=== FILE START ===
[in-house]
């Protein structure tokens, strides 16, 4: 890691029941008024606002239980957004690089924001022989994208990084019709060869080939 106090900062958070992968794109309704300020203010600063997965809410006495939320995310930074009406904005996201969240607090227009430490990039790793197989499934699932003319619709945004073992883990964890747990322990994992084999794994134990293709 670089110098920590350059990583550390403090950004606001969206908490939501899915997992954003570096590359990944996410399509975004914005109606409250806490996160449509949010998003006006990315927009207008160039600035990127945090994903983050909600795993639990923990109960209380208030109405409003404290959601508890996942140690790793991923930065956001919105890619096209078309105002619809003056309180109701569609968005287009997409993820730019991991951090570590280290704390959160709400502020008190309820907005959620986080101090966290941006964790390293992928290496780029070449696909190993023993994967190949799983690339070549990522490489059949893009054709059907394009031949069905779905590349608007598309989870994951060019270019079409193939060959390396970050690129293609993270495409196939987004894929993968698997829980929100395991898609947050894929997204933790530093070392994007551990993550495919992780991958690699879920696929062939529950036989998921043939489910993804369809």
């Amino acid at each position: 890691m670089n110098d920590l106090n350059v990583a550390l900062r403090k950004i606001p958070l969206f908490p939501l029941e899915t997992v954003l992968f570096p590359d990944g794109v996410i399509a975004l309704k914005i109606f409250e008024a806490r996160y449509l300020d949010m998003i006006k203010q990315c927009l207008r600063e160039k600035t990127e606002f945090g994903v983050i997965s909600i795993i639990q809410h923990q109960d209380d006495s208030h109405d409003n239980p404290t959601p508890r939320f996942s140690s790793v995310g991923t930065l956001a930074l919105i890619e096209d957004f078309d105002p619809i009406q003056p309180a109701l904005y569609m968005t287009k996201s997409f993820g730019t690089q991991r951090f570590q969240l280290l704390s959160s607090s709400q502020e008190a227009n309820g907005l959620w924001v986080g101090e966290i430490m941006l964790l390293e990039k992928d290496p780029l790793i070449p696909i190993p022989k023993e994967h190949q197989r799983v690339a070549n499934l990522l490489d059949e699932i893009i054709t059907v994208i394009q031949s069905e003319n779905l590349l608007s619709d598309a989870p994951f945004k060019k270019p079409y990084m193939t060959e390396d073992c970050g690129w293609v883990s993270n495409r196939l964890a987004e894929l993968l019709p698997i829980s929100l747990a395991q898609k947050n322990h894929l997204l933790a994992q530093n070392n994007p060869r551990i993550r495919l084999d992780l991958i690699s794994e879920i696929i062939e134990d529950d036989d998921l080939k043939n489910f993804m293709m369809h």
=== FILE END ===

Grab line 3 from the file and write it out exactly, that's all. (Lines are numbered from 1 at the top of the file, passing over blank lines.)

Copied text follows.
């Amino acid at each position: 890691m670089n110098d920590l106090n350059v990583a550390l900062r403090k950004i606001p958070l969206f908490p939501l029941e899915t997992v954003l992968f570096p590359d990944g794109v996410i399509a975004l309704k914005i109606f409250e008024a806490r996160y449509l300020d949010m998003i006006k203010q990315c927009l207008r600063e160039k600035t990127e606002f945090g994903v983050i997965s909600i795993i639990q809410h923990q109960d209380d006495s208030h109405d409003n239980p404290t959601p508890r939320f996942s140690s790793v995310g991923t930065l956001a930074l919105i890619e096209d957004f078309d105002p619809i009406q003056p309180a109701l904005y569609m968005t287009k996201s997409f993820g730019t690089q991991r951090f570590q969240l280290l704390s959160s607090s709400q502020e008190a227009n309820g907005l959620w924001v986080g101090e966290i430490m941006l964790l390293e990039k992928d290496p780029l790793i070449p696909i190993p022989k023993e994967h190949q197989r799983v690339a070549n499934l990522l490489d059949e699932i893009i054709t059907v994208i394009q031949s069905e003319n779905l590349l608007s619709d598309a989870p994951f945004k060019k270019p079409y990084m193939t060959e390396d073992c970050g690129w293609v883990s993270n495409r196939l964890a987004e894929l993968l019709p698997i829980s929100l747990a395991q898609k947050n322990h894929l997204l933790a994992q530093n070392n994007p060869r551990i993550r495919l084999d992780l991958i690699s794994e879920i696929i062939e134990d529950d036989d998921l080939k043939n489910f993804m293709m369809h």